Natalie Dessay French Opera
The Metropolitan Opera gave the first performances with Marcella Sembrich, and Charles Gilibert (Sulpice) during the 1902/03 season.It was then followed by performances at the Manhattan Opera House in 1909 with Luisa Tetrazzini, John Mc Cormack, and Charles Gilibert, and again with Frieda Hempel and Antonio Scotti in the same roles at the Met on 17 December 1917.Fighting is raging in the Tyrols and the Marquise of Berkenfield, who is traveling in the area, is alarmed to the point of needing smelling salts to be administered by her faithful steward, Hortensius.While a chorus of villagers express their fear, the Marquise does the same: Pour une femme de mon nom / "For a lady of my family, what a time, alas, is war-time".Marie, the vivandière (canteen girl) of the Regiment, enters, and Sulpice is happy to see her: (duet: Sulpice and Marie: Mais, qui vient? At that moment, Tonio is brought in as a prisoner, because he has been seen prowling around the camp.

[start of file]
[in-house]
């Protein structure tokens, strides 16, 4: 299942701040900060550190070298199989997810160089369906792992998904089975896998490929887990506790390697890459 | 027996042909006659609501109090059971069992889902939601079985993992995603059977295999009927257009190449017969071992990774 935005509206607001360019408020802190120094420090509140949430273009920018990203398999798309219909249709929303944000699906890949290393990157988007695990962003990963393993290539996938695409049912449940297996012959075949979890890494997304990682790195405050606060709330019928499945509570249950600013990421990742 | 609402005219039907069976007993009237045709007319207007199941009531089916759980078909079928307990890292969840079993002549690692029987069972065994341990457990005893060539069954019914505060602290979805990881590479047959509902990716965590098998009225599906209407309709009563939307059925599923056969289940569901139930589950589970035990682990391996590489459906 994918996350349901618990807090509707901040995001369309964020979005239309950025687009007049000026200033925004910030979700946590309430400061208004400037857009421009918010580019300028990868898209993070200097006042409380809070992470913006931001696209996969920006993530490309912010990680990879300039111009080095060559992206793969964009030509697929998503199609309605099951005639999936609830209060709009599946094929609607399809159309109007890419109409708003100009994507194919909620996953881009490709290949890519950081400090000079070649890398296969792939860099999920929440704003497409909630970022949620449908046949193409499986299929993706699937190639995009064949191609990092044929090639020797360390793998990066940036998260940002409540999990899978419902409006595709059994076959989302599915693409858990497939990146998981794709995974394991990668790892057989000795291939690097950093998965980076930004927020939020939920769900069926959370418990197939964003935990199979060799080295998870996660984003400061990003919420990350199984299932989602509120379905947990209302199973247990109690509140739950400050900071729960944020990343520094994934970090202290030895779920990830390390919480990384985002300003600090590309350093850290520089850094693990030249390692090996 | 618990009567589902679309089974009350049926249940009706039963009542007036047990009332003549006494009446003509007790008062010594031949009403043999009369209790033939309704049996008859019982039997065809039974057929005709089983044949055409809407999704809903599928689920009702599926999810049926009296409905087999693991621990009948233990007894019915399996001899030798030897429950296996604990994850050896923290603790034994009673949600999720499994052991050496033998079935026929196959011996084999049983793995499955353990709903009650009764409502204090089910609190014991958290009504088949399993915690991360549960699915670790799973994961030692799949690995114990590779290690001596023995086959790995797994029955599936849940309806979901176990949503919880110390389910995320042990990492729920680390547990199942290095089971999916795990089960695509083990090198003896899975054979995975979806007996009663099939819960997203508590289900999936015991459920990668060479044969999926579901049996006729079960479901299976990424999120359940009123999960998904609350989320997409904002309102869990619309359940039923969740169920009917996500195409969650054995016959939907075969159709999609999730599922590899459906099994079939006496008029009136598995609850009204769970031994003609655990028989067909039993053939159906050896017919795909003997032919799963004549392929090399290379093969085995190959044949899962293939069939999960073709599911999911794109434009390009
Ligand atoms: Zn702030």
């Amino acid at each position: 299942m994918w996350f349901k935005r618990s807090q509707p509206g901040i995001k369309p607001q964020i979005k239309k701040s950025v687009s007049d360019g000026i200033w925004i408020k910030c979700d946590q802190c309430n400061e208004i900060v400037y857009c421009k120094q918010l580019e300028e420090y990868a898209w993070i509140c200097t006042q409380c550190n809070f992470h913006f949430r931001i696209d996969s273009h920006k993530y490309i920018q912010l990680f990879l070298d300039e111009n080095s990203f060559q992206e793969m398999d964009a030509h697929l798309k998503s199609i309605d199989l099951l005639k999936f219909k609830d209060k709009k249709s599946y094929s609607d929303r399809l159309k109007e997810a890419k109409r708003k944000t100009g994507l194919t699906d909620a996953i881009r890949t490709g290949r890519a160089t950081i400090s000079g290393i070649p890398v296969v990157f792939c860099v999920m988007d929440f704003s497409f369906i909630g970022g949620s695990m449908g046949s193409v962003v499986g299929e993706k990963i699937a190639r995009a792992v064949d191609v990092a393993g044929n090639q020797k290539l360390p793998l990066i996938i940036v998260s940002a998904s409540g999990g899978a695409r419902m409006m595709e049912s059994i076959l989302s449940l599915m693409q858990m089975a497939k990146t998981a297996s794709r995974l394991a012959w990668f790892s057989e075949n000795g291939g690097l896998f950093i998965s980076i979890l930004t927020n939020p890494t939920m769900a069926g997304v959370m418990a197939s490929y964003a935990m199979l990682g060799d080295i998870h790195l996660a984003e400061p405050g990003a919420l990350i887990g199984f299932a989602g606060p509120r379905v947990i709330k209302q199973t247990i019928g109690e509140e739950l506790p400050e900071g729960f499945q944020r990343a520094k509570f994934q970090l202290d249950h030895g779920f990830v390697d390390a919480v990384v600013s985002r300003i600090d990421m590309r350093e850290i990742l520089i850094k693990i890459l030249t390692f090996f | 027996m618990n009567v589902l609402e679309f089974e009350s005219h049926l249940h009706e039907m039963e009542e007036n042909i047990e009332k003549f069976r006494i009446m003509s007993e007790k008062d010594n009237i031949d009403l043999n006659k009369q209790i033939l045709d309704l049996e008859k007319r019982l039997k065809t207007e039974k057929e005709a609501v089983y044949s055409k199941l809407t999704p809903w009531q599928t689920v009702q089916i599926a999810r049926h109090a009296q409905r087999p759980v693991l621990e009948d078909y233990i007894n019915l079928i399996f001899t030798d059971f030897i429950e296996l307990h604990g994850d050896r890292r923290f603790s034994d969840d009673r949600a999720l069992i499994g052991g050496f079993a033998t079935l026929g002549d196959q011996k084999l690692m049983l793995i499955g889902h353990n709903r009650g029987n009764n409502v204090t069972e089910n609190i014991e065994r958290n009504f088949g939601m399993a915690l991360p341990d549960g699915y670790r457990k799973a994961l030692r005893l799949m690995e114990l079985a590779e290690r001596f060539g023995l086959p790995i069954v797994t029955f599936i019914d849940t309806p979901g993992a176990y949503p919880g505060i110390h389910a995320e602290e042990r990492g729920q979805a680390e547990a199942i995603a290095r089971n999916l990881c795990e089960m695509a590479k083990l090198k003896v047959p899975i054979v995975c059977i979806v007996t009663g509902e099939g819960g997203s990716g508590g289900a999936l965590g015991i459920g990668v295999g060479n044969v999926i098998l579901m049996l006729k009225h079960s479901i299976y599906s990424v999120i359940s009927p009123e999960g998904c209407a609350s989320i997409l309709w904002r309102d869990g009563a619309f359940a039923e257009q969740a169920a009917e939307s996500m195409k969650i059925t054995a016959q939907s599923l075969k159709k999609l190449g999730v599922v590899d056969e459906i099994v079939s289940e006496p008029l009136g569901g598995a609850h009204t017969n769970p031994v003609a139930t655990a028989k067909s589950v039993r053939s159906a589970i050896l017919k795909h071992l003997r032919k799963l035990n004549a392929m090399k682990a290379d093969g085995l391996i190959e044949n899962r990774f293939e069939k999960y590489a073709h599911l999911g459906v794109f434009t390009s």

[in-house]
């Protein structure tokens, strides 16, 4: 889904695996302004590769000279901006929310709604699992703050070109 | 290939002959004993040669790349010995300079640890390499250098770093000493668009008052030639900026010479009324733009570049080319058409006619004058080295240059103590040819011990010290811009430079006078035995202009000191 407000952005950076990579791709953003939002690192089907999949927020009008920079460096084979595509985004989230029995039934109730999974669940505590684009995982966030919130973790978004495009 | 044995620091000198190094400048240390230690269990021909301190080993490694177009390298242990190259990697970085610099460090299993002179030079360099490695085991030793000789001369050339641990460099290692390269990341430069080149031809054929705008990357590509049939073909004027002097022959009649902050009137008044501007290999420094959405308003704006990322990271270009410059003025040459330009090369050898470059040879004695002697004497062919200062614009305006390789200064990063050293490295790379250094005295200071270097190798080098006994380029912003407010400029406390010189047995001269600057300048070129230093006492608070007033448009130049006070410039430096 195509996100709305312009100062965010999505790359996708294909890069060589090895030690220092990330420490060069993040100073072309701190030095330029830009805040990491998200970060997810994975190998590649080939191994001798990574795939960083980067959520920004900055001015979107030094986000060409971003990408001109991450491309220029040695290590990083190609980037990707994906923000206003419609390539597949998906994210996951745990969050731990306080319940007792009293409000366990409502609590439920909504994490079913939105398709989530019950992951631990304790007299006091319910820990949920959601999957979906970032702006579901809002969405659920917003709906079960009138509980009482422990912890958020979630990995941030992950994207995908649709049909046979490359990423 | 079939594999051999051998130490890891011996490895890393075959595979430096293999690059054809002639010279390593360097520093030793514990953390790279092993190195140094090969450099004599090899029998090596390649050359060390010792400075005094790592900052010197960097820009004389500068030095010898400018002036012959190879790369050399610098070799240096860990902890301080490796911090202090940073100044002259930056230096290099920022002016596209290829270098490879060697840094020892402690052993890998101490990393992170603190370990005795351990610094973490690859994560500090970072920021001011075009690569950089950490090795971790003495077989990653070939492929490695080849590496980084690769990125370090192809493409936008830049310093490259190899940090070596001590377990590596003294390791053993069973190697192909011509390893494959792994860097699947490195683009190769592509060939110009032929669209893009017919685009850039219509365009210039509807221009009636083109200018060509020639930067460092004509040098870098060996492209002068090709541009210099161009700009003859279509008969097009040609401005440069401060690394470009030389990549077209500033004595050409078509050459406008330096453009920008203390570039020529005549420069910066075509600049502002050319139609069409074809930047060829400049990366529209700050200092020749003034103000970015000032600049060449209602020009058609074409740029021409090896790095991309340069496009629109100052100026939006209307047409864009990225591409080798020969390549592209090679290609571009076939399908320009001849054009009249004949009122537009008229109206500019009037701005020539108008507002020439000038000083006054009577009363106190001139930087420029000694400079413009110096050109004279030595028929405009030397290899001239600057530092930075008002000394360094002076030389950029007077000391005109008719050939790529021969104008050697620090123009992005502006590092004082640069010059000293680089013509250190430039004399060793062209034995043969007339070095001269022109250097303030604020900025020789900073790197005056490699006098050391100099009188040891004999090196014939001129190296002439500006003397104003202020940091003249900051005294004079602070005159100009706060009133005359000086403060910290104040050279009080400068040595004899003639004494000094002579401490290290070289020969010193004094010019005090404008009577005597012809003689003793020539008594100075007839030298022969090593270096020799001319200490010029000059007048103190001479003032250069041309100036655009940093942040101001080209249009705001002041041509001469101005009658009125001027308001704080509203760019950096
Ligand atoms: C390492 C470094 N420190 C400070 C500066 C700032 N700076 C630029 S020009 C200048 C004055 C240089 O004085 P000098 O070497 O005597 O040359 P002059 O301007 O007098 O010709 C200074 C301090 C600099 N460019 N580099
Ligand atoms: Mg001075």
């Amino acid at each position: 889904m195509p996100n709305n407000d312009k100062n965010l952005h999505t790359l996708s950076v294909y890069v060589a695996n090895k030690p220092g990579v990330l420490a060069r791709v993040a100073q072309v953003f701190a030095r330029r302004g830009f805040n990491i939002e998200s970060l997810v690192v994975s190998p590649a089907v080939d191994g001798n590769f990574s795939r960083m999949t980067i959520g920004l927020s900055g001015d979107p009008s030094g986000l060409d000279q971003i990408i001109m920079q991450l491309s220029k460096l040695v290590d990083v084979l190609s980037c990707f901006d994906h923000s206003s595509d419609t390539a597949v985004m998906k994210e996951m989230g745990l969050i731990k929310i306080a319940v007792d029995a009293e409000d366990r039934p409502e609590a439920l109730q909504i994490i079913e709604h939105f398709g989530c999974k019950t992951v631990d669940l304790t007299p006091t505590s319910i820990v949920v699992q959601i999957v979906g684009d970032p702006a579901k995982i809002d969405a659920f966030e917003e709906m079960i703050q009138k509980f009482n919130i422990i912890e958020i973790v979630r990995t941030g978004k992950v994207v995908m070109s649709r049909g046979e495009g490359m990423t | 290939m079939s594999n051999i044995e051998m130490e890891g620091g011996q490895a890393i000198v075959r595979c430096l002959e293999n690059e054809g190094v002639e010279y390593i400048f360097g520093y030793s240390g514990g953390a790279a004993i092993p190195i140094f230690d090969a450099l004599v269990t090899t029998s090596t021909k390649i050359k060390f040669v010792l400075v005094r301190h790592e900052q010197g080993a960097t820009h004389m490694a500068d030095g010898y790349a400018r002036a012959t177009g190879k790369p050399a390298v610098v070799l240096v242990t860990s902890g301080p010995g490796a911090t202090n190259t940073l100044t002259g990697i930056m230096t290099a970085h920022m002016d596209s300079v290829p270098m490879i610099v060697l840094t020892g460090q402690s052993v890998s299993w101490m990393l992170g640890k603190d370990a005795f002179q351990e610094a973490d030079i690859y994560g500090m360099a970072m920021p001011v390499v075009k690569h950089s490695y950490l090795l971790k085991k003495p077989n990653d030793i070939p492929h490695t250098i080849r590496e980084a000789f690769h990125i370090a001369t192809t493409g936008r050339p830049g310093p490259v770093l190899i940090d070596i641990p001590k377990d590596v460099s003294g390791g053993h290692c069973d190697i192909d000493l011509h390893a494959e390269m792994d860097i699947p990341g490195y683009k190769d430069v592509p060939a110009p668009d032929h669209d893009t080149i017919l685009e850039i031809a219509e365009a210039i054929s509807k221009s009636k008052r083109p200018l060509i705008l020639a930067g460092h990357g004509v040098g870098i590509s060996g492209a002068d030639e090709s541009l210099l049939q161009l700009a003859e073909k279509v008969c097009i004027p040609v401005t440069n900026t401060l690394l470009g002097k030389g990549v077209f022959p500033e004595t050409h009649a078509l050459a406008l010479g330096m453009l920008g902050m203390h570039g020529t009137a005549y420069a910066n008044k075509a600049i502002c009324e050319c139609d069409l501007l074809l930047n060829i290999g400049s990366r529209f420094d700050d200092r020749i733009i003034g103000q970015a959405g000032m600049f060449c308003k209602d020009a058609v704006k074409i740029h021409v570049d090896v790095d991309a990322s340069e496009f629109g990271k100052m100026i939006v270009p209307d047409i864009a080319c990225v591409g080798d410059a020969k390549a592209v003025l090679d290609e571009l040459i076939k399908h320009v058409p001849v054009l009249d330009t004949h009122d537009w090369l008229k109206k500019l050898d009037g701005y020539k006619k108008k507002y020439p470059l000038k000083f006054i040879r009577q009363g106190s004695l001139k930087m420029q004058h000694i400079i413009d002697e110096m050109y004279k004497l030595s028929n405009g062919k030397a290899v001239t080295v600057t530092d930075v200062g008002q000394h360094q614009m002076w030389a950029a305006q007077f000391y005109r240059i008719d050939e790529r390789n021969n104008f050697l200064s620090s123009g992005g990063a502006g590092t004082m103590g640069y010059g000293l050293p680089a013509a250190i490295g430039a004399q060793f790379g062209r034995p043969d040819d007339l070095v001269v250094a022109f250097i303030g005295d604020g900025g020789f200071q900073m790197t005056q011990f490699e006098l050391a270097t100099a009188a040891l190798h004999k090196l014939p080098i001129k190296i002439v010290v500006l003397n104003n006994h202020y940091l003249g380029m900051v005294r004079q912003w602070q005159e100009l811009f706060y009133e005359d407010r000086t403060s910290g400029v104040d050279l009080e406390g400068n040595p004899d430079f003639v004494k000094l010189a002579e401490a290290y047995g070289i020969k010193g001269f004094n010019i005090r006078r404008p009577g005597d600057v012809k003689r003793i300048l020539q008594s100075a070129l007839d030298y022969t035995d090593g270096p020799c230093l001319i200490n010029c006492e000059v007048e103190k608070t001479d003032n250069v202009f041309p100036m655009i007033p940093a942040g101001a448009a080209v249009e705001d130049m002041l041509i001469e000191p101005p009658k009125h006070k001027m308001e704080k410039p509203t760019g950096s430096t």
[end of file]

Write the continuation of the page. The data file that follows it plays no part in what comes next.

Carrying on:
He proclaims his love for her (aria, then love duet with Marie: Depuis l'instant ou, dans mes bras / "Ever since that moment when you fell and / I caught you, all trembling in my arms..."), and then the couple express their love for each other.mes amis", was cinecast via Metropolitan Opera Live in HD to movie theaters worldwide on 26 April 2008.On 3 March 2019, tenor Javier Camarena also sang an encore of the aria at the Met, singing 18 high Cs in a performance which was broadcast live worldwide via Metropolitan Opera radio and cinecast worldwide via Metropolitan Opera Live in HD.Luciano Pavarotti broke through to stardom via his 1972 performance alongside Joan Sutherland at the Met, when he "leapt over the 'Becher's Brook' of the string of high Cs with an aplomb that left everyone gasping." Flórez repeated this feat on 21 April 2008, the opening night of Laurent Pelly's production (which had been originally staged in 2007 at Covent Garden in London) at the Metropolitan Opera in New York, with Natalie Dessay as Marie.A live performance of this Met production, without an encore of "Ah!La fille du régiment quickly became a popular success partly because of the famous aria "Ah! ", which requires of the tenor no fewer than eight high Cs – a frequently sung ninth is not written.The noted French tenor Gilbert Duprez, who was present, later observed in his Souvenirs d'un chanteur: "Donizetti often swore to me how his self-esteem as a composer had suffered in Paris.The opera was written by Donizetti while he was living in Paris between 18 preparing a revised version of his then-unperformed Italian opera, Poliuto, as Les martyrs for the Paris Opéra.Since Martyrs was delayed, the composer had time to write the music for La fille du régiment, his first opera set to a French text, as well as to stage the French version of Lucia di Lammermoor as Lucie de Lammermoor.All toast Tonio, who pledges allegiance to France, and Marie is encouraged to sing the regimental song: (aria: Chacun le sait, chacun le dit / "Everyone knows it, everyone says it").Sulpice leads the soldiers off, taking Tonio with them, but he runs back to join her.